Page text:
Digital Photography 1, Week 3

LESSON TITLE: Digital Photography Class #3
TEACHER NAME: Jennifer November
GRADE LEVEL: 7th & 8th
CLASS TIME: _1.5_Minutes _1_Days/week _1_# Session(s)
SUBJECTS COVERED – Photo Shoot Field Trip

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Students will learn and work with a digital SLR camera in a studio.

Students will take portrait photos of each other.

Students will experience and practice drawing with light and a long shutter speed.

Students will whiteness the use of Lightroom and its various uses.


  • SLR Digital cameras
  • Lightroom
  • Photography Studio (we went to a local academy which has a fantastic art department)



Shutter speed – refers to the amount of time the mechanical door in a camera or lens opens and closes to allow light to hit the film or digital imaging sensor. Shutter speed is expressed a a fraction of a second or as a number of seconds

Drawing with light-a method used with long open shutters and light drawn behind the subject also burning color into the image.

Portrait- an image of a subject usually from the shoulders and up with the main focus on the face

Reflective light – Reflective light is the light that bounces back from the surface of an object to the underside of a second object (receiver).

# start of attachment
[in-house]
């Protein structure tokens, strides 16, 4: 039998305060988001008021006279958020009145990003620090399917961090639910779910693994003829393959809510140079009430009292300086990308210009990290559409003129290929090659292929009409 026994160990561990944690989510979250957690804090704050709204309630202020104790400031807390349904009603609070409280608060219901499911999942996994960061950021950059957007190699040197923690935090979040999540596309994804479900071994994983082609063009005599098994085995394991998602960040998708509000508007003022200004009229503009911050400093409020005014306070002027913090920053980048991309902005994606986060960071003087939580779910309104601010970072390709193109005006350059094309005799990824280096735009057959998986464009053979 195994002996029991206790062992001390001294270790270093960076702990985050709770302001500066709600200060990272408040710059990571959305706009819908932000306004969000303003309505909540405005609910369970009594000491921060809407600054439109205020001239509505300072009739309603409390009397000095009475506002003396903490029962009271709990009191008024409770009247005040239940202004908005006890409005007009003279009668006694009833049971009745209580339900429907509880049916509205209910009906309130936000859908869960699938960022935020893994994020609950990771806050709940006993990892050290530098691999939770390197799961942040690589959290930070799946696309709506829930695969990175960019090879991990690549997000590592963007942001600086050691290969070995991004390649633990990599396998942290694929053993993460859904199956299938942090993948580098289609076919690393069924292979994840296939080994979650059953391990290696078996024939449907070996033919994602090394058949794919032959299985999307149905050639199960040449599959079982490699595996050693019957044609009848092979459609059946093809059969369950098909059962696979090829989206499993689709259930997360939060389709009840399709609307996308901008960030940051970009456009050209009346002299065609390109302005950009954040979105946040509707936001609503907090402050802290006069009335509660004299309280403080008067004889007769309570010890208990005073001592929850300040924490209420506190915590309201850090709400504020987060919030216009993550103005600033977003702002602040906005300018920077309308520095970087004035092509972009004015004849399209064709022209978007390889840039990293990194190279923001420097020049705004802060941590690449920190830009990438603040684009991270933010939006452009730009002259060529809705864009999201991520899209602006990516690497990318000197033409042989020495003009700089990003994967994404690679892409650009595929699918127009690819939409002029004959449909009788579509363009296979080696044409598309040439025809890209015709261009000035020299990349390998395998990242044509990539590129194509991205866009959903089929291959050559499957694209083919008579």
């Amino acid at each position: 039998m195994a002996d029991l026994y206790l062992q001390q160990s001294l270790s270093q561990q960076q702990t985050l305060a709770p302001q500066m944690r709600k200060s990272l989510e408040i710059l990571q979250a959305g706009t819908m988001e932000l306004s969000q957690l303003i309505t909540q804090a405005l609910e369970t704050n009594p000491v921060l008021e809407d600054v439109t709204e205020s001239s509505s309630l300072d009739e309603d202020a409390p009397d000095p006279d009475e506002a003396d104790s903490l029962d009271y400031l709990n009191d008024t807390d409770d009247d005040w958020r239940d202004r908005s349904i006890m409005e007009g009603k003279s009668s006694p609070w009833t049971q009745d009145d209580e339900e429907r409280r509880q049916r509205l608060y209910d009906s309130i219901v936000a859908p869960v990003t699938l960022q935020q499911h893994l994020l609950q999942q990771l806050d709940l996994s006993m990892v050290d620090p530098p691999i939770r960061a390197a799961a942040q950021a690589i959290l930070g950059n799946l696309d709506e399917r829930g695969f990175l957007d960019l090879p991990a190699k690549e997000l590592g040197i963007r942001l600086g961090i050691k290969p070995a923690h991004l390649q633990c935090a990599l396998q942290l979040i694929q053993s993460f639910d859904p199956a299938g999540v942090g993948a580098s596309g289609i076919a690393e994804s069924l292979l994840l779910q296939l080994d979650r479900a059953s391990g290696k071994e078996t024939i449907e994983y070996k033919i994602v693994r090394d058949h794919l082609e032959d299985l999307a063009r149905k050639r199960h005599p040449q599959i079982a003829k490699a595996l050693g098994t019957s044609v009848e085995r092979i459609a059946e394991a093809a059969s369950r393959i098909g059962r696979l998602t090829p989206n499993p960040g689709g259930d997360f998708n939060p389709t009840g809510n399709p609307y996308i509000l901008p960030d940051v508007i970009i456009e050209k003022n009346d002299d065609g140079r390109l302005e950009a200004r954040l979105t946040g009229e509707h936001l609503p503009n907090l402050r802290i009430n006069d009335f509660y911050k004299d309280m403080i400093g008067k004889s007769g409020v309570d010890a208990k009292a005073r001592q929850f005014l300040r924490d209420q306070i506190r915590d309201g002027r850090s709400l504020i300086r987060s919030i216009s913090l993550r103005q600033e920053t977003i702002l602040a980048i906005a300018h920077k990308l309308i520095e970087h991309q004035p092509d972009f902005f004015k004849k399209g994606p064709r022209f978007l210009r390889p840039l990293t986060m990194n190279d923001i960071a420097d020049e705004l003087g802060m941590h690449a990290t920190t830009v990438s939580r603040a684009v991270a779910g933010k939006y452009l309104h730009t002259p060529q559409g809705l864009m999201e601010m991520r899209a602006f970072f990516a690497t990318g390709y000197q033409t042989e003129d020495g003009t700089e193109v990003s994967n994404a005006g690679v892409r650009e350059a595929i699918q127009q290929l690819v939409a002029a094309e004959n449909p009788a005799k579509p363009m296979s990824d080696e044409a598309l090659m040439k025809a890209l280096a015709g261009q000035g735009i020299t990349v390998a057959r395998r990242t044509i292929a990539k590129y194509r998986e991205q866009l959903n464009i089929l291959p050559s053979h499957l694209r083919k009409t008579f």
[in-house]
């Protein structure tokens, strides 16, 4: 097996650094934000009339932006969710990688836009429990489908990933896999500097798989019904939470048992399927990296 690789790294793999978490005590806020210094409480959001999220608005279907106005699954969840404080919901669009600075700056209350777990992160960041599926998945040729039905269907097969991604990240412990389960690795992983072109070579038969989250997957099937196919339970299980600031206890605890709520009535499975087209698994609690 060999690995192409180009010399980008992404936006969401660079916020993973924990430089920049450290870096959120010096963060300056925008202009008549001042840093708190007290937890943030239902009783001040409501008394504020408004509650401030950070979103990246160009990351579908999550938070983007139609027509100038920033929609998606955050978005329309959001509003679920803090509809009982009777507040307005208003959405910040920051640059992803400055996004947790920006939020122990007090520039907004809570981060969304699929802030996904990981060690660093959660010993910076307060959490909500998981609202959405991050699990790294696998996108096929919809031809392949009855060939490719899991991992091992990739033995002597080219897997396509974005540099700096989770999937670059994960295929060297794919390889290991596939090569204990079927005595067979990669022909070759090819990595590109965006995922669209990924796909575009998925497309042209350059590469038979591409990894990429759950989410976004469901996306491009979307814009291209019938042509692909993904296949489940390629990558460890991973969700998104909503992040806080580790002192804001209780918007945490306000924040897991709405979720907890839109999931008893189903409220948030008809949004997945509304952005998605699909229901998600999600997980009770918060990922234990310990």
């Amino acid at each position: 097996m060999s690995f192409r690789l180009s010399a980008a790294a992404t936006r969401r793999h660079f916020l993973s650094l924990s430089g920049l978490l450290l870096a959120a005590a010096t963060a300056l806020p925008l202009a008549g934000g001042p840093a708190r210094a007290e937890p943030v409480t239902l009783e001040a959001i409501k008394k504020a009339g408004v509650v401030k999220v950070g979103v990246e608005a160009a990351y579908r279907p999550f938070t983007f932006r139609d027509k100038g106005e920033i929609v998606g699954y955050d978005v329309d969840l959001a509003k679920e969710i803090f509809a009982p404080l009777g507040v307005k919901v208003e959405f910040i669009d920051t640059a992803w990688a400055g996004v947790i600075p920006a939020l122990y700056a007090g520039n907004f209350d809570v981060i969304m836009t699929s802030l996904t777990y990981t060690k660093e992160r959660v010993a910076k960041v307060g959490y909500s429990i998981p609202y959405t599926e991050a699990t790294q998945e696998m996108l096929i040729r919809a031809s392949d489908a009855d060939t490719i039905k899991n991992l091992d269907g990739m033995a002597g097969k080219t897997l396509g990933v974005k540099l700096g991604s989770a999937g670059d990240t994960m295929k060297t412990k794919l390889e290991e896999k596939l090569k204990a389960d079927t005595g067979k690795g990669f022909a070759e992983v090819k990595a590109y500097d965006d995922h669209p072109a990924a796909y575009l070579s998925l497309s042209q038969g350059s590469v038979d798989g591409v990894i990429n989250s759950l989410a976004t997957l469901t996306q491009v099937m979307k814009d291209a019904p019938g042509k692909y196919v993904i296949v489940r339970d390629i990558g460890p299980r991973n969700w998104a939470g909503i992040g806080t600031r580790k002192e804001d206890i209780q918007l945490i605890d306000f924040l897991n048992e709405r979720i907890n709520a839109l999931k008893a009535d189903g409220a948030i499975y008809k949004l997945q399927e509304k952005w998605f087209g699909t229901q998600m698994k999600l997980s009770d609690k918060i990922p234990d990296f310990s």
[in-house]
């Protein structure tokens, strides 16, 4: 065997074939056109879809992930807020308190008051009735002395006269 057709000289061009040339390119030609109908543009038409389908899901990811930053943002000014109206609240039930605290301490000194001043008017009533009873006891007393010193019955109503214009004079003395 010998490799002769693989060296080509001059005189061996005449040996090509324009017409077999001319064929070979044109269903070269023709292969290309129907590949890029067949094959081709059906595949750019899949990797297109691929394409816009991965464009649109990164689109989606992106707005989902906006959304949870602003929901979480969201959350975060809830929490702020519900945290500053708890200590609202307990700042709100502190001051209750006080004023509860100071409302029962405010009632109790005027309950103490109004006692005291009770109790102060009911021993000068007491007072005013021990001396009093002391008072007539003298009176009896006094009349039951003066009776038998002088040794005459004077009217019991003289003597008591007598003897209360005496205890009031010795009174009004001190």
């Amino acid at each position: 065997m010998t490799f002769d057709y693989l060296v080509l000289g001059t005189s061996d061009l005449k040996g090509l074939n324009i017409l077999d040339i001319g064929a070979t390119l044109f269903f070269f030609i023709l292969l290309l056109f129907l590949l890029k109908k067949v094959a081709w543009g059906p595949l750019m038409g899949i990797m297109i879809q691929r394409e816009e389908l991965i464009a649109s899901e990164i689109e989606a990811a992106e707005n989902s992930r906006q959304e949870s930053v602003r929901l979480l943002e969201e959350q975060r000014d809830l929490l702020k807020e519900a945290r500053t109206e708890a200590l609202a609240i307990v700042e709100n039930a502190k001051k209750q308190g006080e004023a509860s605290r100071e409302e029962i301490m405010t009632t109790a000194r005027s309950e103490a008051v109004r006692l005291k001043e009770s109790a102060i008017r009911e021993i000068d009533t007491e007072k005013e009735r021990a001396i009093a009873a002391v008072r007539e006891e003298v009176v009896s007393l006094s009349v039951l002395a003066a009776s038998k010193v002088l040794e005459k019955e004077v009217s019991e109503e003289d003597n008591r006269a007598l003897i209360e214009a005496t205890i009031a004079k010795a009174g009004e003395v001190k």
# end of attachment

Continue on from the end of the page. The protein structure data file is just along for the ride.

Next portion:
Silhouettes – the dark shape and outline of someone or something visible against a lighter background, especially in dim light.

Back Lighting – light radiating from the back

Side Lighting – light radiating from one or both sides of the image

Broad light source – The broader the light source, the softer the light. The narrower the source, the harder the light. A broad light source lessens shadows, reduces contrast, suppresses texture. A narrow light source does the opposite. This is because, with a broad source, light rays hit your subject from more directions, which tends to fill in shadows and give more even illumination to the scene.

Diffusion- Diffusion scatters light, essentially making the light source broader and therefore softer. When clouds drift in front of the sun, shadows get less distinct. Add fog, and the shadows disappear. Clouds, overcast skies, and fog act as diffusion—something that scatters the light in many directions. On overcast or foggy days, the entire sky, in effect, becomes a single very broad light source—nature’s soft box.

Bouncing light – Bouncing light acts as diffusion. Aim a narrow light source at a broad, matte surface—such as a wall, ceiling, or matte refiector—and it not only refiects the light but also diffuses it by scattering it over a wider area.
Use a shiny refiector, though, and the light will stay fairly narrow on the bounce. The most extreme type of shiny refiector—a mirror—will keep the light focused pretty much as narrowly in the refection.

Light source distance – The farther the light source, the more it falls off— gets dimmer on your subject. The rule says that light falls off as the square of the distance. That sounds complicated, but isn’t really. If you move a light twice as far from your subject, you end up with only one-quarter of the light on the subject. In other words, light gets dim fast when you move it away— something to keep in mind if you’re moving your lights or your subject to change the quality of the light. Also remember that bouncing light—even into a shiny reflector that keeps light directional— adds to the distance it travels.